Many politicians warned that the next April 27th might turn into a spark of civil war. Calls have been made for officials to appreciate the gravity of the situation, as the republican regime and stability in the country are in jeopardy, especially since the parliament approved the concept of holding constitutional amendments amidst the opposition’s refusal at the beginning of this month.
Opposition figures have called the move a coup that involves bars the possibility of an inclusive government while returning Yemen to the pre-revolution period.
Mohammed Al-Dhaheri, Professor of Political Sciences in Sana’a University, stressed the need to consider the people in cases of constitutional amendments. He deemed the political regime’s repeated extension of its mandate as a “squandering of the objectives of Yemen’s revolution and its republican regime.”
Mr. al-Dhaheri warned of a precarious stage that may lead to perpetual rule by the current authorities. He said that the new amendments are part of a pre-emptive plan to extend the presidential term after 2013, at which time the president’s mandate is scheduled to end, per the constitution.
Al-Dhaheri continued, “in case the draft law is voted upon, it will turn Yemen from a republic into a monarchy under the name of a ‘republican regime.’”
He pointed out that the essence of amendments is summed up in article 112 and that it is a “justification by any ‘crisis’ of a caliphate and maintenance of power in the interest of one individual.”
Yemeni political circles hold hopes that the United States, which has entered into the rhetorical arena of the Yemeni elections, however tardily, succeeds where the leaders of the political equation in the regime and opposition have failed.
The ruling party and the opposition are deep in a quagmire of disagreements about the next parliamentary elections and the draft law of constitutional amendments, which the opposition describes as reducing political freedom to zero and making monarchy and autocracy a permanent fixture of Yemeni politics.
Still, the current political game is not devoid of excesses made by both sides.
The opposition, which includes various political trends, has attempted to sow the current political situation with various crises in order to make changes that can level the playing ground in their favor before the elections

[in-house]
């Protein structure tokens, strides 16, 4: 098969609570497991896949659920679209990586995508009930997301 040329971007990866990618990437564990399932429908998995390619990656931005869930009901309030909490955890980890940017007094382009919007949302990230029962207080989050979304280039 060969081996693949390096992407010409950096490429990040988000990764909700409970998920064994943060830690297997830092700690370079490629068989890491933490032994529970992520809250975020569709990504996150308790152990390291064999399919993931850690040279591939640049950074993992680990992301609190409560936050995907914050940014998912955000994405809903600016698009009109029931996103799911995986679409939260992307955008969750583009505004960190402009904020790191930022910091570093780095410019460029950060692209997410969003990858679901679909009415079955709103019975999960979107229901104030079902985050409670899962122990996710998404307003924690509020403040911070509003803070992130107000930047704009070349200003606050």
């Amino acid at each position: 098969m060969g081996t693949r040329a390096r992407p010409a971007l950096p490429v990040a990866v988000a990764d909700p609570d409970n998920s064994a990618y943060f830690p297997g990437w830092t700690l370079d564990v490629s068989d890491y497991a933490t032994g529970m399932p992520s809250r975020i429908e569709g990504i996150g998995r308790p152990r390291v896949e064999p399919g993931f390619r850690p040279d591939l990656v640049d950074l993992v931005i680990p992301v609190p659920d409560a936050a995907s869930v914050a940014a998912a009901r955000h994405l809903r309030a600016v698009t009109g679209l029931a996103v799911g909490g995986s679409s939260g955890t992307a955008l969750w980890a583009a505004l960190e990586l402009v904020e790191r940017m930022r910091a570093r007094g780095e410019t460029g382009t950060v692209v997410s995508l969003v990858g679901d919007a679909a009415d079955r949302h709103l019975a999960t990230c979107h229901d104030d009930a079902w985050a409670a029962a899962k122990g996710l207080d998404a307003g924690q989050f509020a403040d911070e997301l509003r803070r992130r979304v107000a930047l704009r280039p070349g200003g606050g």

It expects to gain big results by exploiting the political and social tension in the South, the Sa’ada issue, and the generally deteriorating quality of life in the country.
On the other hand, the General People’s Congress (GPC) attempts to buy time to maintain its electoral base and stymie the attempts of the opposition to exploit various crises to their advantage.
After the opposition Joint Meeting Parties’ (JMP) announcement that they would suspend dialogue with the president indefinitely, the President adopted the carrot and stick approach: either adhere to the elections on time, whether the opposition likes it or not, or accept constitutional amendments.
Both artifices have the potential to create turmoil that can ravage the security and stability of Yemen.
Obstructing the planned elections is the opposition’s obvious strategy, based on the JMPs’ announcement that they will not allow the ruling party to approach the voting boxes, which foreshadows a strategy of fomenting chaos through its armed tribal partisans.
The chairman of the Executive Committee’s branch of the National Dialogue in the province of Ma’arib, Mursal Ali al-Qabali, has called on the JMP to come out to streets, carry out a civil disobedience campaign, and “offer a group of martyrs in order to liberate the people.”
He also called the JMP to move on from the stage of peaceful protest to the stage of making demands by force, after the channels of peaceful dialogue have been exhausted.
Al-Qabali’s statements came one day after being elected chairman to the committee’s branch in Ma’arib during a conference of a coalition of the tribes of Marib and Al-Jawf.
The gathering came in the context of the conference of National Salvation, called for and organized by the Preparatory Committee of the National Dialogue under the chairmanship of Mohammed Salem Ba Sendwah.
Al-Qabali’s statement is considered a signal by the JMP, as the call came from two extreme and intensively armed provinces of a tribal nature.
It is believed that the president’s unilateral holding of elections will increase the tension in the political arena and may even stoke further separatist sentiments.
On the other hand, postponing the elections until a later period in light of the lack of trust between the parties will create a catastrophic constitutional vacuum.
Also, it will hold government procedure hostage to the various agreement or disagreement between the GPC and the JMP. But this schism hardly represents the whole political scene, in light of the existence of thousands of political activists in civil society and more than fifteen registered and acknowledged parties beside the GPC and the five parties of the JMP.
It is mentioned that the provision of the planned constitutional amendments will abolish article 112 from the constitution, which limits the presidential term at two. That is, it extends the presidential mandate for President Ali Abdullah Saleh to rule the country for life.